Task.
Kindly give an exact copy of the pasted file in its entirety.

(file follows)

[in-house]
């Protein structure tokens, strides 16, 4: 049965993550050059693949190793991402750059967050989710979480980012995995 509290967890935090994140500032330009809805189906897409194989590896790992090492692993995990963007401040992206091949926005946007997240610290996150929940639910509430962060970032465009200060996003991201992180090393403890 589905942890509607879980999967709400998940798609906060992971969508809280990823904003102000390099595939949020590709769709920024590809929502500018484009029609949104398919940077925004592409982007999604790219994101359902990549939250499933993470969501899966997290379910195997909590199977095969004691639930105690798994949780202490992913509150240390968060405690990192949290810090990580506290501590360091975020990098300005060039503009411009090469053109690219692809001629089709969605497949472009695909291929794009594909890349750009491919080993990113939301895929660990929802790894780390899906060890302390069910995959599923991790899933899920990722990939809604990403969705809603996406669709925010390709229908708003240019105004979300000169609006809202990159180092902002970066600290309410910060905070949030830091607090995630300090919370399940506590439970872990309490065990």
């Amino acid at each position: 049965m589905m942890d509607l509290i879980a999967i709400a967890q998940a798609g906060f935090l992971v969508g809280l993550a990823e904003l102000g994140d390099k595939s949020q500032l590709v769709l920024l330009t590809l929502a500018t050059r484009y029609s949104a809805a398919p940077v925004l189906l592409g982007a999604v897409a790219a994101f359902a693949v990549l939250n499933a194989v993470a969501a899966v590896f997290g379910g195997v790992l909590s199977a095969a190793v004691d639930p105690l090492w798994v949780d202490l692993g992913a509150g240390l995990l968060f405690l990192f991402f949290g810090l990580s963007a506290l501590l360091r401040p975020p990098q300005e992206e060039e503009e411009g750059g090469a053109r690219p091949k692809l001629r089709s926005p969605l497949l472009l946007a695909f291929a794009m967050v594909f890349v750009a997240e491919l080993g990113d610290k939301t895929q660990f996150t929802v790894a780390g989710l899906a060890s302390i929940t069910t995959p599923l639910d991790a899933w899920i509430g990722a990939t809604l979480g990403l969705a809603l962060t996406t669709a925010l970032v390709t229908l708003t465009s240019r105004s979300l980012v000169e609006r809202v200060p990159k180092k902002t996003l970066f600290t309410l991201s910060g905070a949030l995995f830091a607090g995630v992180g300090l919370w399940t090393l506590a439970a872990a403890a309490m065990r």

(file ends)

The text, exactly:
[in-house]
């Protein structure tokens, strides 16, 4: 049965993550050059693949190793991402750059967050989710979480980012995995 509290967890935090994140500032330009809805189906897409194989590896790992090492692993995990963007401040992206091949926005946007997240610290996150929940639910509430962060970032465009200060996003991201992180090393403890 589905942890509607879980999967709400998940798609906060992971969508809280990823904003102000390099595939949020590709769709920024590809929502500018484009029609949104398919940077925004592409982007999604790219994101359902990549939250499933993470969501899966997290379910195997909590199977095969004691639930105690798994949780202490992913509150240390968060405690990192949290810090990580506290501590360091975020990098300005060039503009411009090469053109690219692809001629089709969605497949472009695909291929794009594909890349750009491919080993990113939301895929660990929802790894780390899906060890302390069910995959599923991790899933899920990722990939809604990403969705809603996406669709925010390709229908708003240019105004979300000169609006809202990159180092902002970066600290309410910060905070949030830091607090995630300090919370399940506590439970872990309490065990």
């Amino acid at each position: 049965m589905m942890d509607l509290i879980a999967i709400a967890q998940a798609g906060f935090l992971v969508g809280l993550a990823e904003l102000g994140d390099k595939s949020q500032l590709v769709l920024l330009t590809l929502a500018t050059r484009y029609s949104a809805a398919p940077v925004l189906l592409g982007a999604v897409a790219a994101f359902a693949v990549l939250n499933a194989v993470a969501a899966v590896f997290g379910g195997v790992l909590s199977a095969a190793v004691d639930p105690l090492w798994v949780d202490l692993g992913a509150g240390l995990l968060f405690l990192f991402f949290g810090l990580s963007a506290l501590l360091r401040p975020p990098q300005e992206e060039e503009e411009g750059g090469a053109r690219p091949k692809l001629r089709s926005p969605l497949l472009l946007a695909f291929a794009m967050v594909f890349v750009a997240e491919l080993g990113d610290k939301t895929q660990f996150t929802v790894a780390g989710l899906a060890s302390i929940t069910t995959p599923l639910d991790a899933w899920i509430g990722a990939t809604l979480g990403l969705a809603l962060t996406t669709a925010l970032v390709t229908l708003t465009s240019r105004s979300l980012v000169e609006r809202v200060p990159k180092k902002t996003l970066f600290t309410l991201s910060g905070a949030l995995f830091a607090g995630v992180g300090l919370w399940t090393l506590a439970a872990a403890a309490m065990r």